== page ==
Sex workers smothered London’s Piccadilly Circus in red umbrellas on Tuesday to protest against the criminalisation of their profession.
Scores of workers from the nearby Soho district gathered at the Eros statue in the heart of the capital, stopping traffic to highlight their opposition to the government’s Policing and Crime Bill.
Carrying the red umbrellas as a symbol of their resistance to the new law, sex workers’ rights activists declared that it would ‘push prostitution further underground and push us into more danger.’
English Collective of Prostitutes organiser Karen Mitchell explained that the Bill, championed by Home Secretary Jacqui Smith, would ‘make it easier to for the police to arrest sex workers on the street and give them powers to seize our earnings and property regardless of whether there is a conviction.’
Referring to reports that Ms Smith’s ministerial expenses included pornographic DVDs, Ms Mitchell said: ‘It is ironic that the minister makes expense claims for products from the sex industry while waging this fundamentalist moral crusade against us.’
Ms Mitchell pointed out that ‘many sex workers are single mothers and prostitution is a survival strategy to deal with debt, low wages and unemployment.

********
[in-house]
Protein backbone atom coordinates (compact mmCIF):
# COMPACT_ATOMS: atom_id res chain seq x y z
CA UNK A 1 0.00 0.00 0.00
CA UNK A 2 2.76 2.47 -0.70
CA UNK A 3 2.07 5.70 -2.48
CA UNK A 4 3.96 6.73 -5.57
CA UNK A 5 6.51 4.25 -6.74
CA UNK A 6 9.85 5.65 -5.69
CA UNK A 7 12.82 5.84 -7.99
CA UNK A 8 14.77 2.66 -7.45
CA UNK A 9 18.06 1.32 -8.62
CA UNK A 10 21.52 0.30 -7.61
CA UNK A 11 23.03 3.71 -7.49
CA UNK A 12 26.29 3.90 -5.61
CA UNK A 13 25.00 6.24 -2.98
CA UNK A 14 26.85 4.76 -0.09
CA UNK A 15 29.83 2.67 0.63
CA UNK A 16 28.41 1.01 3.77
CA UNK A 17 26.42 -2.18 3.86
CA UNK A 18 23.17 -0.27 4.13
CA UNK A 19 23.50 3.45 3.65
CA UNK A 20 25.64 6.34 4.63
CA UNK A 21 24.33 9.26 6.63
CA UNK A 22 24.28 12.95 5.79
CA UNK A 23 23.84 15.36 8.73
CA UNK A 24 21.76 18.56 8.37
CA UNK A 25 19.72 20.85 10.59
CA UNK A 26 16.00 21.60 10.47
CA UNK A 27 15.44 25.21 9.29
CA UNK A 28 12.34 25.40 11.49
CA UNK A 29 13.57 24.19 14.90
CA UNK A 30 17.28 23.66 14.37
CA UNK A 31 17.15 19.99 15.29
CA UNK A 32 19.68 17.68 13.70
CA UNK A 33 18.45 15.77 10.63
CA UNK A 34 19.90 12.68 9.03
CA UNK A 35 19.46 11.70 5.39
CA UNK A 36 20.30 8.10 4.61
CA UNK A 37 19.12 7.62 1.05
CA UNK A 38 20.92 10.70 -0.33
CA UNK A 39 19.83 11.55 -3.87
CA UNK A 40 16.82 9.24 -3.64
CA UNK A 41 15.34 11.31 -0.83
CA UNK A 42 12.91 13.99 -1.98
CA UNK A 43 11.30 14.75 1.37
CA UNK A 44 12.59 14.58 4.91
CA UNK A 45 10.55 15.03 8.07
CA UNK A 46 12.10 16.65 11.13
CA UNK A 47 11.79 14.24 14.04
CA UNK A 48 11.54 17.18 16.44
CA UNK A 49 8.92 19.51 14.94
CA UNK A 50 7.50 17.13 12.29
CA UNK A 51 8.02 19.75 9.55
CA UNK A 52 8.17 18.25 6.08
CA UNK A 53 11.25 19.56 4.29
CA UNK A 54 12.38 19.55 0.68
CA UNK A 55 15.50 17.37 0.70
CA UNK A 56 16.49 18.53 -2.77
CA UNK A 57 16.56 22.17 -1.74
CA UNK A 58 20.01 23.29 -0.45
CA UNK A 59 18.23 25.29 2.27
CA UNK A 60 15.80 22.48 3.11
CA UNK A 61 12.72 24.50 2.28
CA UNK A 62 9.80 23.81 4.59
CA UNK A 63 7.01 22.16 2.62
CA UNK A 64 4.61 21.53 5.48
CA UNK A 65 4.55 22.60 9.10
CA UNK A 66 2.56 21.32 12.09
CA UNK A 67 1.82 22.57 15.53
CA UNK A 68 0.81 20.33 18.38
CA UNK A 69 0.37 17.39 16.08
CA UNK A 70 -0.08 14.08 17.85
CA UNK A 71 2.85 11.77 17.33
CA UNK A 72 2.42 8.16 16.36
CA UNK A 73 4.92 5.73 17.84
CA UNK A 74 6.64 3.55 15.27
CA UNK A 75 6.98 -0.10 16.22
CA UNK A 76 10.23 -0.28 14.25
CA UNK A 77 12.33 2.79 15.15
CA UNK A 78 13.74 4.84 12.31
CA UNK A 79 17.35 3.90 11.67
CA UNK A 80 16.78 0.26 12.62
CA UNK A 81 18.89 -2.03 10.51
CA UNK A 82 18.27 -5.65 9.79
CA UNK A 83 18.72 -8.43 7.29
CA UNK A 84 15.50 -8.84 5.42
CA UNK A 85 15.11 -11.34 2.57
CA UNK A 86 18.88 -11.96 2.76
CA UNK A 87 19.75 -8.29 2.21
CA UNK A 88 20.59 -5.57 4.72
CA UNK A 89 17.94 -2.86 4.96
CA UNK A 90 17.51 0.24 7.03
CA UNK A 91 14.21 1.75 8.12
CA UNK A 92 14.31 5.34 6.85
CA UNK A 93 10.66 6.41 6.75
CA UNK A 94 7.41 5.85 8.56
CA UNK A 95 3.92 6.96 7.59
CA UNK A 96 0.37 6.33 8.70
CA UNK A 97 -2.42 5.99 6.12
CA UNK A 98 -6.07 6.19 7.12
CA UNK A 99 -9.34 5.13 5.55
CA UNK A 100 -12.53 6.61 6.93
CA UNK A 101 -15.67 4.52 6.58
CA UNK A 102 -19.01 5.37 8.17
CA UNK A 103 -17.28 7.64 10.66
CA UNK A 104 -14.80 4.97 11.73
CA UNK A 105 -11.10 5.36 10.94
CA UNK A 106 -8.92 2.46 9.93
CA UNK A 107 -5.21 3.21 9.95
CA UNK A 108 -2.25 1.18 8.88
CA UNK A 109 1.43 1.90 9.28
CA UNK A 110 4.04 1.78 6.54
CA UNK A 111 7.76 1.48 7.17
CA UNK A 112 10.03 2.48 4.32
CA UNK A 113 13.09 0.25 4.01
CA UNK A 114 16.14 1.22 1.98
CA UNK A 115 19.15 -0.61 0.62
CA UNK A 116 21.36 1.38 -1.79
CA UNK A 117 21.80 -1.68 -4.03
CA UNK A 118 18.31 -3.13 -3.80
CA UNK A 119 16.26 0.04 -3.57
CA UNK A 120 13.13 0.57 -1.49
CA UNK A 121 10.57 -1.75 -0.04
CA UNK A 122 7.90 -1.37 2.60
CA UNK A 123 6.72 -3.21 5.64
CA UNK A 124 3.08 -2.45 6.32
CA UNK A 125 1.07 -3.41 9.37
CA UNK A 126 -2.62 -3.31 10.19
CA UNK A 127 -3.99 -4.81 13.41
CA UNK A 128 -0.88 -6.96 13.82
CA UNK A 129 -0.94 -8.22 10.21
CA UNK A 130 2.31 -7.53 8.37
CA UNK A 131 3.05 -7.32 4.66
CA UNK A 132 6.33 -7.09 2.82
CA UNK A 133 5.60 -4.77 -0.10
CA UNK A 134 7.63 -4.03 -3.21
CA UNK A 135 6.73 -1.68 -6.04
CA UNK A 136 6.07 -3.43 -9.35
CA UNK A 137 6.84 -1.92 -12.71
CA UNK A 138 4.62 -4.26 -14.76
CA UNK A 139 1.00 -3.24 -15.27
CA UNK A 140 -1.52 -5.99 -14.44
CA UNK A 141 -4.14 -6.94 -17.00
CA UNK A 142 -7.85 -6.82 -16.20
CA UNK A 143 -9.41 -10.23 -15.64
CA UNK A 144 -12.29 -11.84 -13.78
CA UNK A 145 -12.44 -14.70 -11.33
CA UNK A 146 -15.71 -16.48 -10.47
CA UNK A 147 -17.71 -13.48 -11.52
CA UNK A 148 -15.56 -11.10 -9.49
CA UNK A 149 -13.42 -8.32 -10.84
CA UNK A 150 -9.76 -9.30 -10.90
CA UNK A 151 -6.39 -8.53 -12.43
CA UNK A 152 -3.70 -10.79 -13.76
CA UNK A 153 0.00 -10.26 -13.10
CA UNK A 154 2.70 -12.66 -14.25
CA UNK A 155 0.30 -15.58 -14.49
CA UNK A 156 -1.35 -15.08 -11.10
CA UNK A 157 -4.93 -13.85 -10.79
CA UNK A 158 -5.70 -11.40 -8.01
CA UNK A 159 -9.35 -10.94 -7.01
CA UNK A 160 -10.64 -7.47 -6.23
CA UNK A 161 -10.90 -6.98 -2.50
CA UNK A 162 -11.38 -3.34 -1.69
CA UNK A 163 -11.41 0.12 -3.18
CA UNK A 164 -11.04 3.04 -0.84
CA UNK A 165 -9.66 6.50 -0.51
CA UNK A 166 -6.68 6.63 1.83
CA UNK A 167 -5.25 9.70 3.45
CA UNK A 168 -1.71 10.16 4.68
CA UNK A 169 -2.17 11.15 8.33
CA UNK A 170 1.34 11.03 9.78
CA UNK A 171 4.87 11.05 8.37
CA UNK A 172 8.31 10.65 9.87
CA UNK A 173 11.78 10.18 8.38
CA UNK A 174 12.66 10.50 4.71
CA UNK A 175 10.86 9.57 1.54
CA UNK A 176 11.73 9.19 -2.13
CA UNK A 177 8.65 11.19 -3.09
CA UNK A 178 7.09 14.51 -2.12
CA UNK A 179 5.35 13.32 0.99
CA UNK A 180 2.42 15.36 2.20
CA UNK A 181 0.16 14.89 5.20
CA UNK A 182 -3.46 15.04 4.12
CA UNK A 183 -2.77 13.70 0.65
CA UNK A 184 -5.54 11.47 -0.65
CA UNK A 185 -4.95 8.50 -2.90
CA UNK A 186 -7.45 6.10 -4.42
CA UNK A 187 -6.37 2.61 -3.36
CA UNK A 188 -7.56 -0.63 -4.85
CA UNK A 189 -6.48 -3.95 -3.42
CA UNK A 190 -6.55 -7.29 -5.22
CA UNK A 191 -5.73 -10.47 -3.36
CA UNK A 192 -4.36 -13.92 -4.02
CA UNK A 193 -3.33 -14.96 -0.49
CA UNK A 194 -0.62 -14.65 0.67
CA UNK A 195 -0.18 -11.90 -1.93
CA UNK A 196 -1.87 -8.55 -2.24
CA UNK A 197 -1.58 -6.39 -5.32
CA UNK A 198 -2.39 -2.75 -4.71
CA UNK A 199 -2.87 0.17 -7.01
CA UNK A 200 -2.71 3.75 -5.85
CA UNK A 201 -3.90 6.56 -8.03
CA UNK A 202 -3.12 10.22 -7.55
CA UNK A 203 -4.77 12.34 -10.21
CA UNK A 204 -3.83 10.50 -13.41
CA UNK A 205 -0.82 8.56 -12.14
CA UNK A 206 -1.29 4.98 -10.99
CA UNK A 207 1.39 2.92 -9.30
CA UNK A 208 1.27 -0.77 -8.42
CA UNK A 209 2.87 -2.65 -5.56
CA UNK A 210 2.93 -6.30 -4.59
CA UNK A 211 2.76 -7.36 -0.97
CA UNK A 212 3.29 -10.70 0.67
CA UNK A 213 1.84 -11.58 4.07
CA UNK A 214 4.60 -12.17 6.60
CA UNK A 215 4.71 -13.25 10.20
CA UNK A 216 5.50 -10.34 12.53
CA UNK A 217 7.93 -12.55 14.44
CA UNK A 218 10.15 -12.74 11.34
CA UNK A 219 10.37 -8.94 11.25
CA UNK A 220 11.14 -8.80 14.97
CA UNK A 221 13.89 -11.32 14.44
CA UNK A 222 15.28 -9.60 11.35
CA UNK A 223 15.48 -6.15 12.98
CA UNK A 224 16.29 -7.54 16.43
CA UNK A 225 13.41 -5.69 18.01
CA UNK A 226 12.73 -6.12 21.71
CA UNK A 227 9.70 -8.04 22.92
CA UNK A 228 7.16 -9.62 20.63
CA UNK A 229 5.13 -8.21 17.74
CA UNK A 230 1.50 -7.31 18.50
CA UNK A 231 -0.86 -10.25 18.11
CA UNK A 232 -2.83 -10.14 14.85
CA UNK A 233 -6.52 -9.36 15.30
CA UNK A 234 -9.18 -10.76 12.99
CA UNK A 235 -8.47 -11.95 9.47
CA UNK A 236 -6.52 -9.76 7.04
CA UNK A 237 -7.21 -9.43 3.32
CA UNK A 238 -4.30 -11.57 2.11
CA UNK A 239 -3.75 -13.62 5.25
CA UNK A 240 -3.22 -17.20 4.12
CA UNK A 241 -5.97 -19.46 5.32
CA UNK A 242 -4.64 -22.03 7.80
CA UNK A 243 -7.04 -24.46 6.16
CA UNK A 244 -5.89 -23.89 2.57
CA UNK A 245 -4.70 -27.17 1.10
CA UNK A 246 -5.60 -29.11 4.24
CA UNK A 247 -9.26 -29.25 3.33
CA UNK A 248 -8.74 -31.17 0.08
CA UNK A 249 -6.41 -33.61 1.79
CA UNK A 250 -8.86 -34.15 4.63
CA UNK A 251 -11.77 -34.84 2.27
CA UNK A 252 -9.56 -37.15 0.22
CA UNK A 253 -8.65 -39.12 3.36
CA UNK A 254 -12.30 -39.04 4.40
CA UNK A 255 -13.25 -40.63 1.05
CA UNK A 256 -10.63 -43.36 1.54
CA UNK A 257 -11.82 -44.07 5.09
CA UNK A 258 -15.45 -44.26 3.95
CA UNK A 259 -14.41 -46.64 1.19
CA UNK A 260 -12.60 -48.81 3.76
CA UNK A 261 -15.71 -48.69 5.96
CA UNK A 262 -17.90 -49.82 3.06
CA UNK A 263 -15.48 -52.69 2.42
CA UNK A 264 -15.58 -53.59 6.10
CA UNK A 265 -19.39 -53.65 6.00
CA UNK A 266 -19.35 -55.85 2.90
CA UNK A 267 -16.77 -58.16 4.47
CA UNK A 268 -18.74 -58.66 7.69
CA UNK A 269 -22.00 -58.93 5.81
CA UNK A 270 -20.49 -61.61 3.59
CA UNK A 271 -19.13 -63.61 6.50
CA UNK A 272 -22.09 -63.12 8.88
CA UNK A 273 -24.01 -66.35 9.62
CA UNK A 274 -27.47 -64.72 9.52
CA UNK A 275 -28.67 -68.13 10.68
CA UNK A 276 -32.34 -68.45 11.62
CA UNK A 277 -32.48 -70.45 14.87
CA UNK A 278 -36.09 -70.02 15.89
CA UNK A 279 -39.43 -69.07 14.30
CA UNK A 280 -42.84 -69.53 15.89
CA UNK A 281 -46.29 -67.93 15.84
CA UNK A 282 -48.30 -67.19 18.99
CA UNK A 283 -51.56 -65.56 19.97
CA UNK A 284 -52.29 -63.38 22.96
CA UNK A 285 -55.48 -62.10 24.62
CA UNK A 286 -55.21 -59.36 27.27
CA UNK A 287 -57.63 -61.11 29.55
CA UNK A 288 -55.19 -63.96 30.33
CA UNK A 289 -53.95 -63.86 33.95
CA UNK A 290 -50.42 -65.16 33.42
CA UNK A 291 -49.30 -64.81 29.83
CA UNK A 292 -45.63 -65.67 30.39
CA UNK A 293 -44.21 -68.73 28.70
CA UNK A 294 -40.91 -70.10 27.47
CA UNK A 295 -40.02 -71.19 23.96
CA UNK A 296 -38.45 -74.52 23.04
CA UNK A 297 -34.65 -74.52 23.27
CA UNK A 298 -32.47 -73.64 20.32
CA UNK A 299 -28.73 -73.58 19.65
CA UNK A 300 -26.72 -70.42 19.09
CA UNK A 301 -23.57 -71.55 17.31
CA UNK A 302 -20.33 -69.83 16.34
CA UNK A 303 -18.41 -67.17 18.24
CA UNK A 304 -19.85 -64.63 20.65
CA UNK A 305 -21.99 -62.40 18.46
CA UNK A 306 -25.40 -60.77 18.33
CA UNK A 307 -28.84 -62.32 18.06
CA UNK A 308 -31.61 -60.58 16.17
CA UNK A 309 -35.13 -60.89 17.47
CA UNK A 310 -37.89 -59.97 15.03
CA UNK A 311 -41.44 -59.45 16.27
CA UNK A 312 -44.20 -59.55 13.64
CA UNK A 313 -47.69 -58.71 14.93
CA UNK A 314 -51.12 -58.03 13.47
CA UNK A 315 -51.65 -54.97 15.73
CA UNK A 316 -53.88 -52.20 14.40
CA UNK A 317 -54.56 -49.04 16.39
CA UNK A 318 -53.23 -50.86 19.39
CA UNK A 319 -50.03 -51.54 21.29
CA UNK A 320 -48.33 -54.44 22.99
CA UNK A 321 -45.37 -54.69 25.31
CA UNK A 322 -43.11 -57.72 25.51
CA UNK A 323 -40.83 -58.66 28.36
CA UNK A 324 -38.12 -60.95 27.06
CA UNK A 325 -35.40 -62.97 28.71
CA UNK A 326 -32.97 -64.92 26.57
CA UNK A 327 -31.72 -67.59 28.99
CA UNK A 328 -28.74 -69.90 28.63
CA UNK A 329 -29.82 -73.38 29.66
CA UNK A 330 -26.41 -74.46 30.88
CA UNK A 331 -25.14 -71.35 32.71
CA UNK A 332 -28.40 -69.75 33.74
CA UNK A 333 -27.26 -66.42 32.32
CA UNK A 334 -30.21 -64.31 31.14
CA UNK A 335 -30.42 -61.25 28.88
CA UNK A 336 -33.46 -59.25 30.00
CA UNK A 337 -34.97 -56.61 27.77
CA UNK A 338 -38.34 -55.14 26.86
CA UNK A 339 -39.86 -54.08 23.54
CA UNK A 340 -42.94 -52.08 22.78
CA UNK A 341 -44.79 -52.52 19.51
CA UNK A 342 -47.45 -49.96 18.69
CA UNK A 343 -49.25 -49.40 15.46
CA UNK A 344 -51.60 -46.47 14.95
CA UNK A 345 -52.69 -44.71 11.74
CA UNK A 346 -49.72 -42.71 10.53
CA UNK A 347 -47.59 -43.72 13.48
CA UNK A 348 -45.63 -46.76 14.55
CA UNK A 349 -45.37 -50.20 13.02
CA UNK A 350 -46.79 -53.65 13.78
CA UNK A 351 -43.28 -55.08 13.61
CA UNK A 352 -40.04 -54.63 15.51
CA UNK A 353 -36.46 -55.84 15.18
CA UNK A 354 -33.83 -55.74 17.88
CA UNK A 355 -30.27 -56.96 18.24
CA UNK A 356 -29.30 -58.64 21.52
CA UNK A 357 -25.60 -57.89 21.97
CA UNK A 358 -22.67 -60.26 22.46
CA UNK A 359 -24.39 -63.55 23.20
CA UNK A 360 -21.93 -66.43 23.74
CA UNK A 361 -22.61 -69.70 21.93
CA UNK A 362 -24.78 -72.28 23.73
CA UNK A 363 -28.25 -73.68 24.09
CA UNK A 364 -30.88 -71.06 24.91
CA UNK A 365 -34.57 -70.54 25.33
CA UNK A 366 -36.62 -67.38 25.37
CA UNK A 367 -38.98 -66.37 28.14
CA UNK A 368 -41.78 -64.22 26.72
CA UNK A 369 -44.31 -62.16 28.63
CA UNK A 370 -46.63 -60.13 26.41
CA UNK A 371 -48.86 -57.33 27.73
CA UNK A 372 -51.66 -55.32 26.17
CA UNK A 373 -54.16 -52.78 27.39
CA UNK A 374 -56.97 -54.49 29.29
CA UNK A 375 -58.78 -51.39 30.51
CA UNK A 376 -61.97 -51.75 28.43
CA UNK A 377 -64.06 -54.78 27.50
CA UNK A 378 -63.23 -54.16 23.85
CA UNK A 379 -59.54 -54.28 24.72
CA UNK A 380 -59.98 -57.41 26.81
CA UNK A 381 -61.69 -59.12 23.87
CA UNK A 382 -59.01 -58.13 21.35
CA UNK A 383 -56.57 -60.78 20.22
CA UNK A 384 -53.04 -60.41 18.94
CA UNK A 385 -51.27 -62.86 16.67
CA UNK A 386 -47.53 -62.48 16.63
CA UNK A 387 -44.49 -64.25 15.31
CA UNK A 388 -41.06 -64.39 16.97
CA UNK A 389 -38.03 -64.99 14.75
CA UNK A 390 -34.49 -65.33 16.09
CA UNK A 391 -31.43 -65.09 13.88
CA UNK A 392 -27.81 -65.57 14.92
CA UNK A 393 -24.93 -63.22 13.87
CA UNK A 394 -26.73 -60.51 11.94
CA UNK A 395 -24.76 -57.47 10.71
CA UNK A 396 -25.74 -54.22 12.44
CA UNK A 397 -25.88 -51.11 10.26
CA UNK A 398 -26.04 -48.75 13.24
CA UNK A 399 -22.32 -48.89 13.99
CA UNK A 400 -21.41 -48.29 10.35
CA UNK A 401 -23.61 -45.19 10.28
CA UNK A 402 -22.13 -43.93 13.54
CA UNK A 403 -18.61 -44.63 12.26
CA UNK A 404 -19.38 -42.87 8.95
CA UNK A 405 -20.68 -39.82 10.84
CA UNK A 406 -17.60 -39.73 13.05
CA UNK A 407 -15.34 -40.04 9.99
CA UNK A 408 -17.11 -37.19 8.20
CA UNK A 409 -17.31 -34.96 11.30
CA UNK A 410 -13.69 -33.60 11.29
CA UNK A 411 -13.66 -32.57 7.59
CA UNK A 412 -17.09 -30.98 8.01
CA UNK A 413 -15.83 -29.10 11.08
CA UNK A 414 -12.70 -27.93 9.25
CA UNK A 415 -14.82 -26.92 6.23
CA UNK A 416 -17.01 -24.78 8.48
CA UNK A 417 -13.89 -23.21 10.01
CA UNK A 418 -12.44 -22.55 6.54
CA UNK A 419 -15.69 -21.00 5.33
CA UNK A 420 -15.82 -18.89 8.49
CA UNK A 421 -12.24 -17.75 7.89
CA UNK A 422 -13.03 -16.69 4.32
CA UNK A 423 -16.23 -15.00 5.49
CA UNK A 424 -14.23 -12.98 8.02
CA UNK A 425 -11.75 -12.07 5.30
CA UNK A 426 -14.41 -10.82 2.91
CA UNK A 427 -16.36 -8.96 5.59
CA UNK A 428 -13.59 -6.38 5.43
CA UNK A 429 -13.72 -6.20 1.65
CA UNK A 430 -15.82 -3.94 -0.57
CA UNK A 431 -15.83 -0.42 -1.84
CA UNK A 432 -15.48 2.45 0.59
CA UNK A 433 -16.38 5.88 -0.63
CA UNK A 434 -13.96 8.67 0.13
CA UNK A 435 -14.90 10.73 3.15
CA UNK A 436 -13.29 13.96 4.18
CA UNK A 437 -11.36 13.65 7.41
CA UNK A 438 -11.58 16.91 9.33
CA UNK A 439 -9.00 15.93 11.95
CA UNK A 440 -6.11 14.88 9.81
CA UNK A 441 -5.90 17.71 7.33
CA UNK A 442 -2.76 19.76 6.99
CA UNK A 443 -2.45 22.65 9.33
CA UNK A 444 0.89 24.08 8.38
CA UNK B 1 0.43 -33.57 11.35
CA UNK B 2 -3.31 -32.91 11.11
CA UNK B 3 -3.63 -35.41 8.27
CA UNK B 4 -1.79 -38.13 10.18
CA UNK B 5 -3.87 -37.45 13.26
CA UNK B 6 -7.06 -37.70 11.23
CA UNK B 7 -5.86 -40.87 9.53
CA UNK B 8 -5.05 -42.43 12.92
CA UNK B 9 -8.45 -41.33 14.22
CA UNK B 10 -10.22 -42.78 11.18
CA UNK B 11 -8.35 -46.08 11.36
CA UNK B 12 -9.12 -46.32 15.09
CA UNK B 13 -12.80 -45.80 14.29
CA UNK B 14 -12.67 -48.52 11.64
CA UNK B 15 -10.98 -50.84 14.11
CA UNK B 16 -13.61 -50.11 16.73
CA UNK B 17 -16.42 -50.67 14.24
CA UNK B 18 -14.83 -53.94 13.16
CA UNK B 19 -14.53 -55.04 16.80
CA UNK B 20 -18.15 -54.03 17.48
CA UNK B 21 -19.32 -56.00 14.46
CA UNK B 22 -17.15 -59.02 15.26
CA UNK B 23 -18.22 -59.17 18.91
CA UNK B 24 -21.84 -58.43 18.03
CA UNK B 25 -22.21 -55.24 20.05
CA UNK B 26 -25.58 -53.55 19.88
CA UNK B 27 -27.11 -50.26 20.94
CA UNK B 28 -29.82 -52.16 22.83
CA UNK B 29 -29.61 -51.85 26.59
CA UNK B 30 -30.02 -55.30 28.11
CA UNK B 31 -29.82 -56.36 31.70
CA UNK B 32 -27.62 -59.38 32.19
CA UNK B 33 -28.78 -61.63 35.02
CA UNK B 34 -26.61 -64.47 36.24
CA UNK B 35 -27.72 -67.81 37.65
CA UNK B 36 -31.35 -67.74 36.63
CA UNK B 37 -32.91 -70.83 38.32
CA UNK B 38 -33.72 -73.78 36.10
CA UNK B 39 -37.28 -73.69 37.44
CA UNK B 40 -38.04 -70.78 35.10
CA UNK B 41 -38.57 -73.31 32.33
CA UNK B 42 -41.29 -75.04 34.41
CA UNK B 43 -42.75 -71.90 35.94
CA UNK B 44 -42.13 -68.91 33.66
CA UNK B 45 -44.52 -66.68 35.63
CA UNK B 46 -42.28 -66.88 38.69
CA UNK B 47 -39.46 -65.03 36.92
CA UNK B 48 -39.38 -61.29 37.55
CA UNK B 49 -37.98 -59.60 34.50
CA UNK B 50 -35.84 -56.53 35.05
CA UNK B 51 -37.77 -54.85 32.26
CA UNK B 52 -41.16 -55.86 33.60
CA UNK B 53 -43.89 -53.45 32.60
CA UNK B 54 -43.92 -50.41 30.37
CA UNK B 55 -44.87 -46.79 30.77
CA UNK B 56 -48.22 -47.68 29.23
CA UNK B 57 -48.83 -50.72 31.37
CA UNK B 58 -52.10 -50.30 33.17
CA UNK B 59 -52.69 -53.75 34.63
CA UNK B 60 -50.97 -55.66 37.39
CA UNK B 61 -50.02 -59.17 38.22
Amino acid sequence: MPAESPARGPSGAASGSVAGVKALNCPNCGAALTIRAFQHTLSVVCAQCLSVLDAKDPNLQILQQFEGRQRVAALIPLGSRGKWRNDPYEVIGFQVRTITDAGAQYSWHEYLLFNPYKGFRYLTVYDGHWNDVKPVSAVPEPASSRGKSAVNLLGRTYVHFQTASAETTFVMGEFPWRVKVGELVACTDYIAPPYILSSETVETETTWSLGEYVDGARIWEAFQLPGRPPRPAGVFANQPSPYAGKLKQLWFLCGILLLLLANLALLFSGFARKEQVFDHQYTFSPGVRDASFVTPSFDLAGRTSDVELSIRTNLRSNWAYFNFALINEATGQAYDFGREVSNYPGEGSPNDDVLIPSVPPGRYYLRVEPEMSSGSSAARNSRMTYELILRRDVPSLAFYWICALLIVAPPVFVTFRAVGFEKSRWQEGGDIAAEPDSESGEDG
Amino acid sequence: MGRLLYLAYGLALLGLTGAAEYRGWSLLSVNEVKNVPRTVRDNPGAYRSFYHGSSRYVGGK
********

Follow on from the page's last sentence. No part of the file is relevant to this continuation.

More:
‘As the recession hits harder, more women are likely to resort to prostitution and the government should be providing resources and support for them, rather than stigmatising and criminalising them.’
Sex worker activist Ava Caradonna, who organises English classes for migrant workers in Soho, insisted that the women and men who sell sexual services ‘don’t need and don’t want other people making choices for us.
‘Ministers want to criminalise our work, but we want to do what we do – and we want to organise and take charge of our own lives to make conditions better,’ she added.
International Union of Sex Workers and GMB union organiser Catherine Stephens stressed that unionising the industry would empower those who choose to be sex workers.
‘This is not a job for everyone, but we ask those who criticise our choices to at least respect that choice and respect my right to do what I want with my body,’ she declared.
Danish activist Zanne agreed, pointing out that ‘sex workers all over the world are organising,’ while Italian Andrea added that the government should ‘legalise the industry instead of attacking us.’
Ms Caradonna added that ‘those who want more oppressive laws need to listen to the workers and their union.’
‘Abolition is not the answer because prostitution will never end. Instead we need some respect,’ she stated.